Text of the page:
— Spencer Ackerman

3: Joaquin “El Chapo” Guzman

Mexico’s Ciudad Juarez — the formerly so-called “Murder Capital of the World” — saw its murder rate plummet in 2012. Local authorities say that’s because they’ve clamped down on crime. But another theory is that there are now fewer people left for Joaquin “El Chapo” Guzman to kill. But it wasn’t just brutality that made El Chapo, the Sinaloa Cartel kingpin and CEO, emerge as the most powerful drug trafficker in the world. He’s a keen businessman who has turned a criminal organization into a global, vertically integrated corporation. El Chapo’s empire is the Costco of cocaine.

The Mexican government considers him to be the most wanted man in Mexico. The Sinaloa Cartel’s yearly earnings in drug money, at an estimated $3 billion, isn’t that much lower than the annual revenue of social media colossus Facebook. But a combination of bribes and violence ensures public officials stay out of his way, and El Chapo’s enemies can find themselves besieged by his own private army. And if a company like Amazon.com has sought to diversify its products and control its distribution — like a customer buying an e-book and downloading it to their Kindle — the Sinaloa Cartel has sought to cut out their own middlemen as well. Instead of negotiating with Colombian drug cartels from access to South America’s coca fields, El Chapo has sought to bypass them and gain access directly while diversifying his product lines into methamphetamine.

Those are several reasons why Guzman is believed to be directly responsible for anywhere between 40 and 60 percent of the number of illegal drugs smuggled into the U.S. each year. He’s also reportedly an obsessive micromanager  — a trait shared by some of the most successful corporate executives — and is believed to base his operations out of the mountains of western Mexico. He may have even surpassed the infamous deceased Colombian drug lord Pablo Escobar in wealth, if not brutality. El Chapo’s main rival, the notorious Zetas, also fell into disarray this year after leader Heriberto Lazcano was killed in a shootout with Mexican marines. That may ensure El Chapo will be able to maintain dominance over his share of Mexico’s drug trade. The next question is how far El Chapo will go to push back against the Zetas and take even more turf for himself.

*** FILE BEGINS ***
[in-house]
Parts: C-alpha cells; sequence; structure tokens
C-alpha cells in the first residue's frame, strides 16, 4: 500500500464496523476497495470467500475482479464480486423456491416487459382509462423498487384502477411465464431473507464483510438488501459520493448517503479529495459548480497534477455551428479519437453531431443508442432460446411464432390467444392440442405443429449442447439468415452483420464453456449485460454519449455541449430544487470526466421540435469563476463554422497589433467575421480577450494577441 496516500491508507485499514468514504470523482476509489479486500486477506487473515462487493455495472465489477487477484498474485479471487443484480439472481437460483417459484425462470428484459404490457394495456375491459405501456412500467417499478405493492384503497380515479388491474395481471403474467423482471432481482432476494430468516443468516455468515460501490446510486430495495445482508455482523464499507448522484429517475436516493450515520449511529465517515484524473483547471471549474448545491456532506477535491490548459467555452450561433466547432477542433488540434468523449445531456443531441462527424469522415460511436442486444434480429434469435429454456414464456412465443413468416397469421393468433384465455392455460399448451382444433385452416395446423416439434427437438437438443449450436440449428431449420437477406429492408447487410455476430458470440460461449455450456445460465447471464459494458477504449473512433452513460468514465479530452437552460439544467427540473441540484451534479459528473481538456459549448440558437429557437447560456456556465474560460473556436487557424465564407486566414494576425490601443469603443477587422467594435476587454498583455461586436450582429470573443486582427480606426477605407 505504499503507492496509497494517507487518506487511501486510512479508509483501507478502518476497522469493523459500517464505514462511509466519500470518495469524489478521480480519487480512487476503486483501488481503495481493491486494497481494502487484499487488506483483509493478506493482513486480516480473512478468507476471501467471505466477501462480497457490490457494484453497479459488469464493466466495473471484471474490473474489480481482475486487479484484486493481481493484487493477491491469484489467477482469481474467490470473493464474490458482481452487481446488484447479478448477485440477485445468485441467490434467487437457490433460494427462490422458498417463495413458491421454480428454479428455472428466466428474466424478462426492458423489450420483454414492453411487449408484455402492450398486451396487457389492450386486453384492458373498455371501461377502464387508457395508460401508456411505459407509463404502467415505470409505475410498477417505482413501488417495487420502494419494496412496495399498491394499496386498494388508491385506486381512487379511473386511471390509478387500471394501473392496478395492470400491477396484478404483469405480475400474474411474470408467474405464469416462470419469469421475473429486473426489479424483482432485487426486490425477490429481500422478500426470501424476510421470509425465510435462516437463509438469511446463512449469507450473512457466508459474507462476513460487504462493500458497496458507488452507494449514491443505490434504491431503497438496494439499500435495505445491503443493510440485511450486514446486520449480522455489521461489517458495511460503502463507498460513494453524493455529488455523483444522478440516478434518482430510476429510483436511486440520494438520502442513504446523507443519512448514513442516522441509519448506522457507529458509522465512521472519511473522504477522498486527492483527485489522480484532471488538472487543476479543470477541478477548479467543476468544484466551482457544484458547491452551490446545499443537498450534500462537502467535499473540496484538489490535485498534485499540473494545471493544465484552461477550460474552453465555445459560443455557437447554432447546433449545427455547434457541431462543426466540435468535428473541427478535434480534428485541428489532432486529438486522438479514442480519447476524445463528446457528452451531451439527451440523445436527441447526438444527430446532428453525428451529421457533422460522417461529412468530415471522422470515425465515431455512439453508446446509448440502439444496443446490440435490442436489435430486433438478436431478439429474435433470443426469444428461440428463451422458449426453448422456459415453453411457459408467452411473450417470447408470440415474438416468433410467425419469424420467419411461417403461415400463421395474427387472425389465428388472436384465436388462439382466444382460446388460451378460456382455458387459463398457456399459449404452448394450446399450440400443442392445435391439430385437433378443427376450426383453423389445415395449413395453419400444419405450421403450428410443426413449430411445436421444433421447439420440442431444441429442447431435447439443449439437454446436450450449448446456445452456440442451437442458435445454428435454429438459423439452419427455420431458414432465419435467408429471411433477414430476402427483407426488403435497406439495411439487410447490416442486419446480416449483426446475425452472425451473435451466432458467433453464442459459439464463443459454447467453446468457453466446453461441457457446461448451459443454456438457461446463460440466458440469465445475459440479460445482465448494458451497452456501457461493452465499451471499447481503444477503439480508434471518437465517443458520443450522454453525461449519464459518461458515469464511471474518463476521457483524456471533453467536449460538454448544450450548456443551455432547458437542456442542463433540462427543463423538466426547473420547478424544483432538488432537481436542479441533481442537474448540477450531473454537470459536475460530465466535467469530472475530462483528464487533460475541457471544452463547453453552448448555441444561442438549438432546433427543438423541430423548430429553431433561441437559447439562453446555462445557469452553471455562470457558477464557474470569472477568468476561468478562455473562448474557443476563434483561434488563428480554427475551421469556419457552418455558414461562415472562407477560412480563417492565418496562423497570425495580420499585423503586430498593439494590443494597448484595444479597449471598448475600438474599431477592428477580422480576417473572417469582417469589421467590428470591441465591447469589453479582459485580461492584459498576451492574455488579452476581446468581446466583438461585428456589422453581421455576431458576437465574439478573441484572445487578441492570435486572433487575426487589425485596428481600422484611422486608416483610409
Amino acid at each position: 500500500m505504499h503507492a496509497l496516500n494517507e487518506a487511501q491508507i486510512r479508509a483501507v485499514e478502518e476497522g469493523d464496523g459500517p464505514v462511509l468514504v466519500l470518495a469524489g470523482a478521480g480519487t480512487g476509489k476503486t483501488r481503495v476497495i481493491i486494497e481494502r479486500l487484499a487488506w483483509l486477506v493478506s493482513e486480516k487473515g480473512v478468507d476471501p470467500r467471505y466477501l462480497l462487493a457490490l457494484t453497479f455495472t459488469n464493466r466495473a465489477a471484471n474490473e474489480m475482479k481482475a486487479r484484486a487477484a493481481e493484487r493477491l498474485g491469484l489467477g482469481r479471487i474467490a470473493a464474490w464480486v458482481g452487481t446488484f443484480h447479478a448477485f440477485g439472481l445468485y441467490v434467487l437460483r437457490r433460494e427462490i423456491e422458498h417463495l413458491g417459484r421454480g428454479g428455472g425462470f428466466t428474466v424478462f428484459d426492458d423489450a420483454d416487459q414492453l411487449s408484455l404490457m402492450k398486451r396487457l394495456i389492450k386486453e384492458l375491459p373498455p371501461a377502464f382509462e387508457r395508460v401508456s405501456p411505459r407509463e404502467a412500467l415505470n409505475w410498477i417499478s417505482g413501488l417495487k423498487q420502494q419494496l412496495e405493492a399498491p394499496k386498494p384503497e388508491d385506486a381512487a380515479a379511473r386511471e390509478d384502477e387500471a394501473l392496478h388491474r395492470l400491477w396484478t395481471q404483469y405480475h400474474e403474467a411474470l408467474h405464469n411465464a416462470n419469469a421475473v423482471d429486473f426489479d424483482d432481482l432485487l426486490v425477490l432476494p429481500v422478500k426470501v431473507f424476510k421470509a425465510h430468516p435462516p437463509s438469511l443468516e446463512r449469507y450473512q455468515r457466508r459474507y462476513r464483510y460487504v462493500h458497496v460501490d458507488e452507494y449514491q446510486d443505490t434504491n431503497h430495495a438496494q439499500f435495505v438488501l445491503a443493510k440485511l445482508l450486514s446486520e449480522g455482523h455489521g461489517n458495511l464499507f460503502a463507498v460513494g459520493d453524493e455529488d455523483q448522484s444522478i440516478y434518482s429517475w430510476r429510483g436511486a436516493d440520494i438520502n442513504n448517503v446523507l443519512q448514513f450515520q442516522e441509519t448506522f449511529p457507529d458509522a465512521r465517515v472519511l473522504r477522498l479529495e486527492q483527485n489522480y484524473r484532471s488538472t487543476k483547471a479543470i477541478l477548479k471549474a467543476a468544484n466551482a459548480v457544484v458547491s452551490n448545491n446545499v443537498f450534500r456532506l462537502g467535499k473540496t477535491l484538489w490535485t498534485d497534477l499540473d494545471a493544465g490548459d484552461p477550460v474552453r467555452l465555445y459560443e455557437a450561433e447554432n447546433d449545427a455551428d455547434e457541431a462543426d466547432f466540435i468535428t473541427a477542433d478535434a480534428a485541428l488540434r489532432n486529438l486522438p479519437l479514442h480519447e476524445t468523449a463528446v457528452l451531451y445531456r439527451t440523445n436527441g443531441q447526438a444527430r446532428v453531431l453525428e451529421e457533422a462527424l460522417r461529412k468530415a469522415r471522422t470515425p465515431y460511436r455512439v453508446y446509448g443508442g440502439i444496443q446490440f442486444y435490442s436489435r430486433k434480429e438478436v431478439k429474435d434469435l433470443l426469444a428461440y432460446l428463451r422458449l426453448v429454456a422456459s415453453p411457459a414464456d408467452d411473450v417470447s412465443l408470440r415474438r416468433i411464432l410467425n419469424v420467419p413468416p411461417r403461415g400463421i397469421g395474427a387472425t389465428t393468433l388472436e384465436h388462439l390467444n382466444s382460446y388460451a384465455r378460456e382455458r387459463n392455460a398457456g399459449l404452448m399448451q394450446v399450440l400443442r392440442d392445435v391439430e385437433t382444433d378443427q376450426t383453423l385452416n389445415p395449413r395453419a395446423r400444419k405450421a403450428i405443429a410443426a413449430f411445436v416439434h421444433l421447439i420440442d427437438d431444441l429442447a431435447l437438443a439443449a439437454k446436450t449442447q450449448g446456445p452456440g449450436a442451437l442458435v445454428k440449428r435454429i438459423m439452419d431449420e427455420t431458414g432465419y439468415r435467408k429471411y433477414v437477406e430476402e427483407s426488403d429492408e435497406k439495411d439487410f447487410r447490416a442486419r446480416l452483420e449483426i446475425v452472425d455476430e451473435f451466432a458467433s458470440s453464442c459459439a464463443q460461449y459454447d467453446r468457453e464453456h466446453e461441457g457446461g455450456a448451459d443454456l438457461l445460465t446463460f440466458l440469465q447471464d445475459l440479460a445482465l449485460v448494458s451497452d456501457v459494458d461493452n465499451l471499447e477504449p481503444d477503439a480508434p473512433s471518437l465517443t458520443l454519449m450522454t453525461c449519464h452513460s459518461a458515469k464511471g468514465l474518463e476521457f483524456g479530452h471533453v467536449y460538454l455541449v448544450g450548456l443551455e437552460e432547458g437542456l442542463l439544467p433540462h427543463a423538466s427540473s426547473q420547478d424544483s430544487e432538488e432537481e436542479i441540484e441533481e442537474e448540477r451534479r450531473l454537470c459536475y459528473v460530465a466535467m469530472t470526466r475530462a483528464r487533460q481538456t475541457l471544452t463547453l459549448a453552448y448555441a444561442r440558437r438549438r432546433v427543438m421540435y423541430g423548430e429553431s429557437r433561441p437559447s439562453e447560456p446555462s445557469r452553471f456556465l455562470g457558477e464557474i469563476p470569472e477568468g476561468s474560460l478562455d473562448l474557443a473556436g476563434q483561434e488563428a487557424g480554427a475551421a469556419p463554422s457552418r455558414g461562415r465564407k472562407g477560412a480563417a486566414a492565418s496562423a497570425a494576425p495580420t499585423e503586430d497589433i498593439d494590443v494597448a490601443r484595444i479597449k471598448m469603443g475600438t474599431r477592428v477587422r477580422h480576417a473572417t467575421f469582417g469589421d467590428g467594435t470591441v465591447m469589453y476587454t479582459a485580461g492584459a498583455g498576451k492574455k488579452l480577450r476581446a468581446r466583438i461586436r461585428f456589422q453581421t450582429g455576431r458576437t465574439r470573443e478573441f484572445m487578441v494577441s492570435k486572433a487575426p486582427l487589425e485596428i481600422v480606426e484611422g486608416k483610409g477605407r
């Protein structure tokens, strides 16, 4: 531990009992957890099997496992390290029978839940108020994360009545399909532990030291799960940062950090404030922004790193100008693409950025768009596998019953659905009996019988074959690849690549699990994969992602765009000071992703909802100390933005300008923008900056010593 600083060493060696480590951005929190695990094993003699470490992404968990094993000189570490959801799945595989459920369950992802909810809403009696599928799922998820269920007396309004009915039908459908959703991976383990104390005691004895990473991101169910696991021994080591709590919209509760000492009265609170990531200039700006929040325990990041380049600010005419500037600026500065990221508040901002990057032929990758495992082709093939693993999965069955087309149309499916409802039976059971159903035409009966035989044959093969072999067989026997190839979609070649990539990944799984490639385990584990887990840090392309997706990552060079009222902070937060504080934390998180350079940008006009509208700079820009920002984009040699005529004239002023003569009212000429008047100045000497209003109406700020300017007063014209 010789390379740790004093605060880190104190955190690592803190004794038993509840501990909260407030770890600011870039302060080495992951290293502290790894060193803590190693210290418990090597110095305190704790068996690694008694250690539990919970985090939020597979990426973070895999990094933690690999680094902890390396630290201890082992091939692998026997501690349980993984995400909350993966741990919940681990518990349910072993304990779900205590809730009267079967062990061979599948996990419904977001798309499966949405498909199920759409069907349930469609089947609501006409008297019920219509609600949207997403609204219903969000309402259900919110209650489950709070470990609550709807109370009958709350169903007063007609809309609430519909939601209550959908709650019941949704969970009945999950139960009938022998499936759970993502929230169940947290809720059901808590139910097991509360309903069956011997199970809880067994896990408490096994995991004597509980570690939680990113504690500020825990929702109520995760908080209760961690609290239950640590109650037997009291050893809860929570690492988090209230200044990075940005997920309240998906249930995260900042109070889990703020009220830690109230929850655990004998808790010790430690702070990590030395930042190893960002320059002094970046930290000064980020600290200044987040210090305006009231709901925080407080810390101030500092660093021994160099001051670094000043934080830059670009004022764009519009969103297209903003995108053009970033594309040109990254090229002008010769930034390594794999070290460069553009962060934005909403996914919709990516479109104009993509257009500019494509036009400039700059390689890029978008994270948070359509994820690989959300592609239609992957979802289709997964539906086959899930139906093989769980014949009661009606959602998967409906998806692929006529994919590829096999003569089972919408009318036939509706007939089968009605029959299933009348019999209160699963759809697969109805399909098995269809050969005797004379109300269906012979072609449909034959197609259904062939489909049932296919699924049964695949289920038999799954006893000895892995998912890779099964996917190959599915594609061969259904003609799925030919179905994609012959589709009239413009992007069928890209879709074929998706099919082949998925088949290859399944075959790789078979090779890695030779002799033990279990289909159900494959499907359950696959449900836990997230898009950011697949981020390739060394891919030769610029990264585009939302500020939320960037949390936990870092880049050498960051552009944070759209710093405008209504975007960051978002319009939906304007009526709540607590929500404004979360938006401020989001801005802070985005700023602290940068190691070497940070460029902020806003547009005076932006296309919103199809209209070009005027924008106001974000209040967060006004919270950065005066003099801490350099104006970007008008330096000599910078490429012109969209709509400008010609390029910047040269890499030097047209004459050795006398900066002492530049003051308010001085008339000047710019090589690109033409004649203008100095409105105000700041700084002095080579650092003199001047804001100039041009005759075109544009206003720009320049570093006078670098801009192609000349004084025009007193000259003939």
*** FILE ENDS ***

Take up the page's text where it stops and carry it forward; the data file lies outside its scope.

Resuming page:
— Robert Beckhusen

  2: Bashar Assad

There was a brief period of national optimism in the summer of 2000 when Bashar Assad, then 34, took over Syria following the death of his father, longtime president Hafez Assad in June. The junior Assad, a member of Syria’s minority Alawite clan, signaled a willingness to embrace democratic reforms. Civil society groups sprang up, dissidents spoke out and the country’s intelligentsia penned a document demanding multiple political parties and limits on the police and military.

But the so-called “Damascus Spring” was short-lived. Assad soon conformed to his father’s repressive ways, cracking down on opposition groups and concentrating wealth and power among his own family and fellow Alawites. The winter that followed the Damascus Spring was a long one. But the revolutionary fervor of the Arab Spring finally reached Syria early this year. Since last summer Assad’s regime has been under relentless assault by the rebel Free Syrian Army, testing just how far the president is willing to go to stay in power.

As the rebellion has grown so has Assad’s desperation. He sent tanks into rebel strongholds, fired artillery into densely populated towns and, this summer, unleashed the full might of his air force. When the rebels learned to shoot down Assad’s jets and helicopters, the president upped the ante. He fired Scud rockets and, reportedly, began prepping lethal sarin gas. Secretary of State Hillary Clinton said the use of those weapons represented “a red line,” the crossing of which would prompt a U.S. response. Turkey, which borders Syria, and other NATO nations are equally alarmed and have rushed troops and missiles to the Syrian border. More than a year after the rebellion began, Assad still clings to power, in no small part owing to support from Iran and Lebanese militant group Hezbollah. The Syrian rebels in turn have been aided by Shi’ite militias in Iraq.

Assad is running out of options. If he resorts to chemical weapons, the U.S. and its allies could be forced to intervene, and the conflict’s ties to foreign extremists could cause the fighting to expand beyond Syria’s borders. In that way the Syrian civil war could become a regional war — and the first conflict to involve Weapons of Mass Destruction since Iraq’s suppression of the Kurds in the 1980s.
Twelve years ago in the euphoria of the Damascus Spring it would have been hard to imagine Syria’s new leader falling so far.

— David Axe